Musical Rooms

April 3, 2009

50 Best Irish music acts right now (who contributed to Musical Rooms)

davidholmesMyself and three Ticket colleagues (Jim Carroll, Tony Clayton Lea and Lauren Murphy) were each recently asked to compile a list of the ’50 Best Irish music acts right now’. As expected there’s lots of debate about it over on Jim Carroll’s blog. There were lots of bands I voted for that aren’t on the list, and some I didn’t vote for that made the final 50. Either way, it’s great to see a light shined on so many bands and the list proves that Irish music is in a fairly robust health. Well done to David Holmes for bagging the No. 1 slot.

Here’s a list of those included in the Top 50 who have contributed to Musical Rooms so far. Watch out for upcoming contributions from Spook of the Thirteenth Lock, Ann Scott and Dark Room Notes.

(49) David Turpin
(46) Mick Flannery
(38) The Jimmy Cake
(29) Julie Feeney
(23) Messiah J &The Expert
(20) Oppenheimer
(19) Chequerboard
(13) RSAG
(8) Adrian Crowley
(6) Villagers
(5) Lisa Hannigan
(4) Fight Like Apes
(2) Jape

February 17, 2009

Musical Rooms Part 59: Messiah J & the Expert


“My favourite space to create music has to be in my home studio, also known as Labbey Road. It’s my own personal haven and basically has everything I care most about in this world in it apart from the ones I love. It’s a big enough room which holds all my gear and loads of my records but still feels fairly spacious. It’s at the back of the house and looks out on the garden which is a great advantage. It’s not sound-proofed or anything as if I’m generally recording I’ll do that in my bedroom, dismantle the bed and use the mattress & bed itself to deaden the sound. It’s kind of a mess stylistically. Changing Rooms would probably have a field day as it’s got different coloured wallpaper on each wall but that’s one of the most important things about this room for me. Before my father died he took loads of music magazines, classical scores and important newspaper articles over the years and used them as wallpaper and painted a dodgy green over them all to make it blend. That wall reminds me of him every time I look at it and is a huge reason I love to spend so much time in the room.

Gear wise I own a Mac G5 computer which runs Pro Tools, an M-Audio Projectmix desk, Beringer Truth monitors, Akai MPC 2500 & 2800 samplers, two Technics 1210 decks and a Vestex mixer. Synth wise I own a Korg MS2000B, Alesis micron, Yamaha Vss-200, Yamaha DX100, Roland JX-3P, Casio MT-240 and a really old Farfisa Organ. I have a few other bits and bobs, a couple of microphones and lots and lots of records.

Probably the most important thing for me to have here is the G5 Mac running Pro Tools. It brings all my dreams/ideas to reality. There are other things I care for more in the studio but this is the most important. The dartboard is also of huge importance. I spend hours and hours throwing darts at it while listening back to drums, ideas, mixes or whatever. I find this is a better process for me than pacing around the room like a mad scientist which is what I used to do.

I spend an ungodly amount of time in the studio. I’m basically in there any chance I get. I seem to spend my life waiting there for those special little moments. Those little bursts of creativity/magic that help start/finish a song but when they arrive it’s one of the best feelings in the world. It’s an indescribable feeling like a first kiss, scoring a goal or eating a massive piece of Pavlova. It makes you feel like that Belinda Carlisle song ‘Heaven is a Place on Earth’, except with much better drums.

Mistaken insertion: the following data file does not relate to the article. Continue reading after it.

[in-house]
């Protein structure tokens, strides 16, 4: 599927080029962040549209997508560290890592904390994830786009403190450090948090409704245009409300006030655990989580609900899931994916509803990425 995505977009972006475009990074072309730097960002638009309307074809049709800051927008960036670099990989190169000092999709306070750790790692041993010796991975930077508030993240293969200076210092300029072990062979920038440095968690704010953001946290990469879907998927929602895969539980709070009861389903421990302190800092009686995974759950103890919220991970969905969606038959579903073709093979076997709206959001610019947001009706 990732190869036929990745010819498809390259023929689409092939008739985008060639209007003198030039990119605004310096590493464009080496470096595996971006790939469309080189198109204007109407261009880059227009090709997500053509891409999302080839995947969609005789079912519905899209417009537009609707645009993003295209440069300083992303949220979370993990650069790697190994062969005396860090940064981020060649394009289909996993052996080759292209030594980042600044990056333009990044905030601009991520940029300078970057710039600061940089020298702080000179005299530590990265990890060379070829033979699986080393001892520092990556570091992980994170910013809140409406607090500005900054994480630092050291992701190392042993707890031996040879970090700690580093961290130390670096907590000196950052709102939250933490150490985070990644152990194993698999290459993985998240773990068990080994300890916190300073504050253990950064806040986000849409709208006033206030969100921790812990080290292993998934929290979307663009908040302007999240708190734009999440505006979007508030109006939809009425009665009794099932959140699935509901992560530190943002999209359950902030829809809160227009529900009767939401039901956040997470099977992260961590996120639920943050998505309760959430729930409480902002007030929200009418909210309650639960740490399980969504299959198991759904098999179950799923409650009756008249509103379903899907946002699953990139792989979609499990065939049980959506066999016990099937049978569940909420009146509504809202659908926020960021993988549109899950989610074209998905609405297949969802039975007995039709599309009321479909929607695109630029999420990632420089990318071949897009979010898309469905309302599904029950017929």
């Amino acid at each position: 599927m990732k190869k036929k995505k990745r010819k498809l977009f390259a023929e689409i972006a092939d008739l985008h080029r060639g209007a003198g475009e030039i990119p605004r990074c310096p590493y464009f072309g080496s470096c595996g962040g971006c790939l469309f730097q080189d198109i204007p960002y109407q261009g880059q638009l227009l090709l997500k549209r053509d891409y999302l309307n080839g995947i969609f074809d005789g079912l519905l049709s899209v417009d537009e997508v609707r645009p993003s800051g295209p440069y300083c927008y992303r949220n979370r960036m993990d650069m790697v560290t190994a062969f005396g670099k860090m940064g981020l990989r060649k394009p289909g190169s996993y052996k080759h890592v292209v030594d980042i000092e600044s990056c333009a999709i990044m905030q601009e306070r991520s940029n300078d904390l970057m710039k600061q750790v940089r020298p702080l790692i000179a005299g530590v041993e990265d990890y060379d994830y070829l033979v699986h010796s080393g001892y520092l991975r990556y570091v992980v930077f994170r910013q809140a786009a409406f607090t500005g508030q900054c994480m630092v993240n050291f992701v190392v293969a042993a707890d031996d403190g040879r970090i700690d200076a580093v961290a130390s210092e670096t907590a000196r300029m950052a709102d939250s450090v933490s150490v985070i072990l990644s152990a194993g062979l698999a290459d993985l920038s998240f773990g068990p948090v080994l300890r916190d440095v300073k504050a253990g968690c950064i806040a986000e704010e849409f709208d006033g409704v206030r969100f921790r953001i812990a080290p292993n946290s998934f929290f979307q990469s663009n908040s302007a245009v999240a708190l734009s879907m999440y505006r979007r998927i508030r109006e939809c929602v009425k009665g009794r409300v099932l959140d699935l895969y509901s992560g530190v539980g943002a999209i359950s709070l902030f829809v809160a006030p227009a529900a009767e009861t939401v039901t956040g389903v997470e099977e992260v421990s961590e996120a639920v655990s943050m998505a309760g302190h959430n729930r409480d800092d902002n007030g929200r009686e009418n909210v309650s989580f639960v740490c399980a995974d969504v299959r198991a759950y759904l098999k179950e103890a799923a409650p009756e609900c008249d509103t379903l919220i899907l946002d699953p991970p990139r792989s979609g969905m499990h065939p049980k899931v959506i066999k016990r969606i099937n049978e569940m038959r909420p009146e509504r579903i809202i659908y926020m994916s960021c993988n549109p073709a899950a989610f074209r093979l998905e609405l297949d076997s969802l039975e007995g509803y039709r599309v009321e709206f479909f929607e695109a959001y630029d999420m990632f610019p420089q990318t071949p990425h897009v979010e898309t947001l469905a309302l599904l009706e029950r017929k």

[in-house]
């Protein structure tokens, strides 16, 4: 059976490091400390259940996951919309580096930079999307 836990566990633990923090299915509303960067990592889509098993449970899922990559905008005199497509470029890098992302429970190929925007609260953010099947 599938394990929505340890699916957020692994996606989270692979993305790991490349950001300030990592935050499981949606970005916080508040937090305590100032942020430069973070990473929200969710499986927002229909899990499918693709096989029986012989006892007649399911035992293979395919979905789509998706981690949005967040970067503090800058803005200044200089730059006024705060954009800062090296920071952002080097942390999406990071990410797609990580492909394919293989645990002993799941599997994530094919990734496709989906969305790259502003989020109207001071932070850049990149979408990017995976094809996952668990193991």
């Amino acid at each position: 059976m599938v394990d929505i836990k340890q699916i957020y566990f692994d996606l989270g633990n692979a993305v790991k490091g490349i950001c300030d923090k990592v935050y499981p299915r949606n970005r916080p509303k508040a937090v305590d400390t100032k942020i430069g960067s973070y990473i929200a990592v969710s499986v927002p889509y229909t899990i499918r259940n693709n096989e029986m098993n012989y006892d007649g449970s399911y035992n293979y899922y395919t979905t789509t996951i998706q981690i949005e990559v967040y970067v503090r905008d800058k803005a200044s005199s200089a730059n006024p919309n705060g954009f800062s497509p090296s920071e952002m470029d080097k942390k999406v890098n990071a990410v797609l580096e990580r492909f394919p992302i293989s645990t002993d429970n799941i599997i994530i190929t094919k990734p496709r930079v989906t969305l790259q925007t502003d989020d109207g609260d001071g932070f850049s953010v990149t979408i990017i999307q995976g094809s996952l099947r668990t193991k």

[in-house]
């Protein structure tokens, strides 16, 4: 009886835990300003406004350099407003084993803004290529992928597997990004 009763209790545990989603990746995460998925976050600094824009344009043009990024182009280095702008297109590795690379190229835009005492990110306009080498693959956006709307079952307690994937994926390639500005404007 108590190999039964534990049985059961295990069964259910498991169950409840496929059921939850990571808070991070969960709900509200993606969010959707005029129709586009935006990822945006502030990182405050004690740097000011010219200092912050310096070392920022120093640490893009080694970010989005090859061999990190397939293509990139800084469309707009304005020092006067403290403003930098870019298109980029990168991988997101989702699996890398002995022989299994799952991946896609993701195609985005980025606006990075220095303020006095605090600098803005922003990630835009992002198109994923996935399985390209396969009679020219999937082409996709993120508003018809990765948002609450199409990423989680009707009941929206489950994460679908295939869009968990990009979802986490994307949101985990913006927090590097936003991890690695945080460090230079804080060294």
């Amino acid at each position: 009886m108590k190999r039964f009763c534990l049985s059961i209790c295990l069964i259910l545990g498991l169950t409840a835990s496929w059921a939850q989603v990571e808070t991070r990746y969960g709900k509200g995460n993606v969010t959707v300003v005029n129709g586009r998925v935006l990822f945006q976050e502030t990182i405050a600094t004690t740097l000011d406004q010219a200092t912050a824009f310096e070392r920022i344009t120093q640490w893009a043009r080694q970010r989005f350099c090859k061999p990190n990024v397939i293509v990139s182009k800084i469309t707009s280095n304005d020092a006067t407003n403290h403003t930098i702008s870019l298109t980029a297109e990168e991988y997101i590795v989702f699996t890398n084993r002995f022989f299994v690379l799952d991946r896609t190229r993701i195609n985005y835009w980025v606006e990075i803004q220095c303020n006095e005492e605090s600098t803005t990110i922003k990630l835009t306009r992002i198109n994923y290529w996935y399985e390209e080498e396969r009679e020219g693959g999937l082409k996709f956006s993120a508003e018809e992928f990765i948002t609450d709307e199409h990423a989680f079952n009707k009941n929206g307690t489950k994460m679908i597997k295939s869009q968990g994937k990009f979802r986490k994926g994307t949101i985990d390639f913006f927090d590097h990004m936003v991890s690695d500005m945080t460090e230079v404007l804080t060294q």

I think I work best in isolation. I love the feeling of having no contact with the outside world and just being left to my own devices to experiment in my own private laboratory. When you work alone there are no rules and you can try weird things and mess up as much as you want, but with other people in the room I don’t find this as easy. I spend a lot of time programming on the sampler/computer so it’s a very solitary thing. When I bring in other musicians to record I normally have a blueprint for what I want so it’s more of a recording session than a creative one but can easily turn into one which is definitely the best thing about collaborating, finding the unknown.

The creative process is a difficult one to describe. It usually starts off with a small idea whether that is a bassline, drums or a chord sequence. I then lay that down into the ‘Tools and start playing ideas over it. It’s basically a building block effect for me. I’ll work off that idea and see where it takes me. It can be a brilliant process but more often than not it’s an extremely frustrating and tedious one. It’s easy to write lots of little ideas but getting that special one is the difficult part. I find I know it’s going well if I’ve lost all track of time and have forgotten to eat at a normal hour.

I suppose what I like most about my studio is that it’s my own space at home. It’s my passion crammed into a room. I know where everything is and this allows me to work without any distractions in my own time. I also love that MJ has to travel to my house rather than the other way around which gives me an extra hour’s kip.”

Messiah J and the Expert are a rapper/producer duo based in Dublin. Their third album, From the Word Go was released in 2008 and is nominated for the 2008 Choice Music Prize. They play Electric Avenue, Waterford on February 27th, Cypress Avenue, Cork on February 28th, the Choice Music Prize ceremony at Vicar St., Dublin on Wednesday March 4th, The Roisin Dubh, Galway on March 6th, Queens Speakeasy, Belfast on March 12th, Dolan’s Warehouse, Limerick on March 14th, Anu Bar, Wexford on March 15th and Spirit Store, Dundalk on March 16th. For more information visit or .

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